The Green-faced Clubtail was moved from the genus Gomphus to the new genus Hylogomphus. They are a smaller Clubtail with a greenish face that has faint facial markings, small yellow top spots and a black club that looks rounded from above
The Green-faced Clubtail is usually more active later in the afternoon or when skies are overcast. They hunt by perching on rocks near riffles or by hovering over the riffles, often they are displaced by the wind only to dart back to hover in their original spot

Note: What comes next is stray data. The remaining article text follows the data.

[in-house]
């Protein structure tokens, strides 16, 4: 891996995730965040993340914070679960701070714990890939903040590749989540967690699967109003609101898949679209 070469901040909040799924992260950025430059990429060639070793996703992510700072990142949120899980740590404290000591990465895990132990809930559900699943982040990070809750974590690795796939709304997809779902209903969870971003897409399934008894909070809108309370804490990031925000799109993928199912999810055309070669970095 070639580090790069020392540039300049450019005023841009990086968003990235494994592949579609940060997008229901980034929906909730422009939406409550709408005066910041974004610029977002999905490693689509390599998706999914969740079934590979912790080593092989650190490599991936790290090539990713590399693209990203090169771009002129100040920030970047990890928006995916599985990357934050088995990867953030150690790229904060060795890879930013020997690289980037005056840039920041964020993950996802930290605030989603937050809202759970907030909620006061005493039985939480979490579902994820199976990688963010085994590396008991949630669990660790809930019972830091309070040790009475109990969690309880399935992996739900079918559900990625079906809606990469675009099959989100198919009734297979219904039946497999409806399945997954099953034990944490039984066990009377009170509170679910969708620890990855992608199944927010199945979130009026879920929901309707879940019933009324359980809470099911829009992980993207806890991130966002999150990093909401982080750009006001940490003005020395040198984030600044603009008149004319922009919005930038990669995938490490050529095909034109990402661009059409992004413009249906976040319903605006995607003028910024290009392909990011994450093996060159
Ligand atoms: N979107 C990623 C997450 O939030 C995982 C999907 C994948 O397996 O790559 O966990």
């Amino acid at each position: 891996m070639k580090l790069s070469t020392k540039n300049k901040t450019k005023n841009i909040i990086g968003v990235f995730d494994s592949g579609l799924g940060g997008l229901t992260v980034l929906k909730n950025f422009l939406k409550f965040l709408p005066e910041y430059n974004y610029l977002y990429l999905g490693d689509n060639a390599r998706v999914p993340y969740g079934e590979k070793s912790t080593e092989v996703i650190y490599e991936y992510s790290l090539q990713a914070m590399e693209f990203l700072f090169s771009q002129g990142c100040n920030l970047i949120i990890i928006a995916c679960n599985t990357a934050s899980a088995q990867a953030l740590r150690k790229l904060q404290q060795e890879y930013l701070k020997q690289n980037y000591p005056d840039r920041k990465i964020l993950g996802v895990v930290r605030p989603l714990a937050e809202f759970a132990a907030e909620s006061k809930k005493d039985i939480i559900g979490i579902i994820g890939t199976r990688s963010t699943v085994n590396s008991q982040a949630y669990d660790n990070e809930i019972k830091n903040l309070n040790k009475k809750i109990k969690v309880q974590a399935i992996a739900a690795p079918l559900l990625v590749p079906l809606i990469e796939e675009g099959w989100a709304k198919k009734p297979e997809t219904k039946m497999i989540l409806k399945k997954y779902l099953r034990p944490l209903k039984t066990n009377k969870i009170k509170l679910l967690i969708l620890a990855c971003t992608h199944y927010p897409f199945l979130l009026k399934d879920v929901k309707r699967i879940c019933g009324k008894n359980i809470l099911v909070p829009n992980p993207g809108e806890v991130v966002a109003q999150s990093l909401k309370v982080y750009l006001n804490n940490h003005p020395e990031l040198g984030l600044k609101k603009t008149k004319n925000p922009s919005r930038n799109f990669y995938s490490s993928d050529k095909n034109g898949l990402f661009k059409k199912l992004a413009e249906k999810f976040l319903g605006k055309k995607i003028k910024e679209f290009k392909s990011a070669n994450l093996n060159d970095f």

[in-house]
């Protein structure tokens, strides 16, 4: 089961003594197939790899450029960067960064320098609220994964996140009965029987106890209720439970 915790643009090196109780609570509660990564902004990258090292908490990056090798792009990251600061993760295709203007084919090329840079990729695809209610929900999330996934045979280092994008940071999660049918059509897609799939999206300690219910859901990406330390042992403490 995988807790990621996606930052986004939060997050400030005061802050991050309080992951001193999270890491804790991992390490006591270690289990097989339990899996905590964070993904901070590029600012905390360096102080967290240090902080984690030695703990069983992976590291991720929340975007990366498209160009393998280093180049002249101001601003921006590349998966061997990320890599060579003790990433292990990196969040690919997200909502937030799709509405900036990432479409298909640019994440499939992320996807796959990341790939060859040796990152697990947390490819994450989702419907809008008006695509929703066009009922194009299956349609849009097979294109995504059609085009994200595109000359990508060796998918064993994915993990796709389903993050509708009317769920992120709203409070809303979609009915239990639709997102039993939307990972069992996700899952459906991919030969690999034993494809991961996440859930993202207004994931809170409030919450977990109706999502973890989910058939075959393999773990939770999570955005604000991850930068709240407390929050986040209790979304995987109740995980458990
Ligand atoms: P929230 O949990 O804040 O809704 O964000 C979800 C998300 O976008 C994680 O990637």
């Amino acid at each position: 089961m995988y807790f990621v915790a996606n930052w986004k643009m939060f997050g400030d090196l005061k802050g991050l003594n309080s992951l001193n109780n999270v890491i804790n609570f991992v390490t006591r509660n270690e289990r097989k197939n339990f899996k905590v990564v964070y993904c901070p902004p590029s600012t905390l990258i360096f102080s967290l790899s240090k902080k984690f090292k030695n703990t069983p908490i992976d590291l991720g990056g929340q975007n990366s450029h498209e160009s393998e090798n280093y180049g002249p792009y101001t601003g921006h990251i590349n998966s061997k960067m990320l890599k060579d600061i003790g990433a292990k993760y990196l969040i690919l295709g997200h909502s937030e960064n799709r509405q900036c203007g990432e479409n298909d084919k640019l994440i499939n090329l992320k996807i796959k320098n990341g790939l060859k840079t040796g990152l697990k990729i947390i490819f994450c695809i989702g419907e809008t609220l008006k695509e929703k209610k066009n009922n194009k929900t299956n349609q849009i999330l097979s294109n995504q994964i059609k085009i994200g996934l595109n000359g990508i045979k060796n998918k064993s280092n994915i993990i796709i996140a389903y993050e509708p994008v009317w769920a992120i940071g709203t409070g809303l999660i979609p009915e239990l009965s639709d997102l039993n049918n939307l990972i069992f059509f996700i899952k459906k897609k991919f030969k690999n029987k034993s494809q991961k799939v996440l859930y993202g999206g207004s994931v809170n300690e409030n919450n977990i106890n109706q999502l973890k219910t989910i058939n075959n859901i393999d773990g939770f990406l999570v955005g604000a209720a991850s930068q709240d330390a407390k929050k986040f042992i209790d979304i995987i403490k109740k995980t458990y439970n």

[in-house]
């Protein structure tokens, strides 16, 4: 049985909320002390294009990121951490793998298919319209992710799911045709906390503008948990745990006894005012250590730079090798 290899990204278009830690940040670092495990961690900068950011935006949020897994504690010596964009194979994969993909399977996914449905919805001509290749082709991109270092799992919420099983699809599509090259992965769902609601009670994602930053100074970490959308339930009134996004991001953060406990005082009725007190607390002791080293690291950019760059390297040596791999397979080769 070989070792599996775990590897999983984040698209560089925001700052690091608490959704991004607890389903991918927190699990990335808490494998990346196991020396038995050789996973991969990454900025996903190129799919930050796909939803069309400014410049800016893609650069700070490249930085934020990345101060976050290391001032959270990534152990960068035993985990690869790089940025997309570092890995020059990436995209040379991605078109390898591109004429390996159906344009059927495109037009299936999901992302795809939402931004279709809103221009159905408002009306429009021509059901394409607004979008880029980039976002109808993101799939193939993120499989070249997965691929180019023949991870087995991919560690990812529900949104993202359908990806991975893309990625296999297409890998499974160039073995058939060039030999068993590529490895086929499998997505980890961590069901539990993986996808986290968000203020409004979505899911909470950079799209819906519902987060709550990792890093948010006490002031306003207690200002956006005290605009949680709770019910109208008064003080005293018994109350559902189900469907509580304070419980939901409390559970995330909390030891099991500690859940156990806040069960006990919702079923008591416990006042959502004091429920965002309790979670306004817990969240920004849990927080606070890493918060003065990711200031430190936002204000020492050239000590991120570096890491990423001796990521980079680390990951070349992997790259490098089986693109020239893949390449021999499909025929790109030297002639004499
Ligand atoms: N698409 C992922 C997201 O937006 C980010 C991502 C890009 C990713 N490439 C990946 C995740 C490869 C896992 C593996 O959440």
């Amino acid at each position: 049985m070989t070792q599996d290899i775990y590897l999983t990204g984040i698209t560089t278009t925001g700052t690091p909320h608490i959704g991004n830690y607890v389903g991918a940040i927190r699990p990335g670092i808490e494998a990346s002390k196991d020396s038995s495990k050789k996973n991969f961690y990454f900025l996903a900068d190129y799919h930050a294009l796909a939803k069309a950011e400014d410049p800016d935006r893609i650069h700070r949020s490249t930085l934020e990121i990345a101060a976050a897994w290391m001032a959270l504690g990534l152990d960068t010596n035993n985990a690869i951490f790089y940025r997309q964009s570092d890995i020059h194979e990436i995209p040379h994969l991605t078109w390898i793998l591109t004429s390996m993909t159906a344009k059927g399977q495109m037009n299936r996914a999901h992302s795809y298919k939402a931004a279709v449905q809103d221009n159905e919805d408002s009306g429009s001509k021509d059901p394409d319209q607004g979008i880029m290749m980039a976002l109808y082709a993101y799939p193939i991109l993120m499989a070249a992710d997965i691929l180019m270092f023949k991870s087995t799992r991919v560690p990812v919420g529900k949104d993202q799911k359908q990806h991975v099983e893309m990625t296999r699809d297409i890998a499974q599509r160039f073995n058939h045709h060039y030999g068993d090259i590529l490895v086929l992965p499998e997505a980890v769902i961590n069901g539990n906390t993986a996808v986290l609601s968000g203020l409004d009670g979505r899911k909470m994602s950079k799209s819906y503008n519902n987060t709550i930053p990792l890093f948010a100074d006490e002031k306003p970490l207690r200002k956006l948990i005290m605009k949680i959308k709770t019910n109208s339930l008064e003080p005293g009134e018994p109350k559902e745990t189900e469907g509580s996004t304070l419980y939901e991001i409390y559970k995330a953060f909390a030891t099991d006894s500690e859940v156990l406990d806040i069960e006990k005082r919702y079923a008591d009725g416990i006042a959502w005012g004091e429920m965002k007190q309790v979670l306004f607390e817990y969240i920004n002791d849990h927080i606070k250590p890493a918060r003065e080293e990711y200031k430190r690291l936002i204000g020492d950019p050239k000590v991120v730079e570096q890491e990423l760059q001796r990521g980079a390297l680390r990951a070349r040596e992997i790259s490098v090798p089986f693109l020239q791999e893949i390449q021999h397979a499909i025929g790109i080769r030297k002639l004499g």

Rapids and riffles on medium sized streams and rivers with swift moving current and a mixed substrate of rock, sand and silt.
The female lays her eggs by dipping her abdomen into riffles or rapids. The swift moving current carries the eggs to slower portion of the river or stream where the larva will hatch and grow
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Range maps and checklists courtesy of Odonata Central. Copyright © 2016 OdonataCentral. All Rights Reserved. Abbott, J.C. 2006-2018. OdonataCentral: An online resource for the distribution and identification of Odonata. Available at www.odonatacentral.org.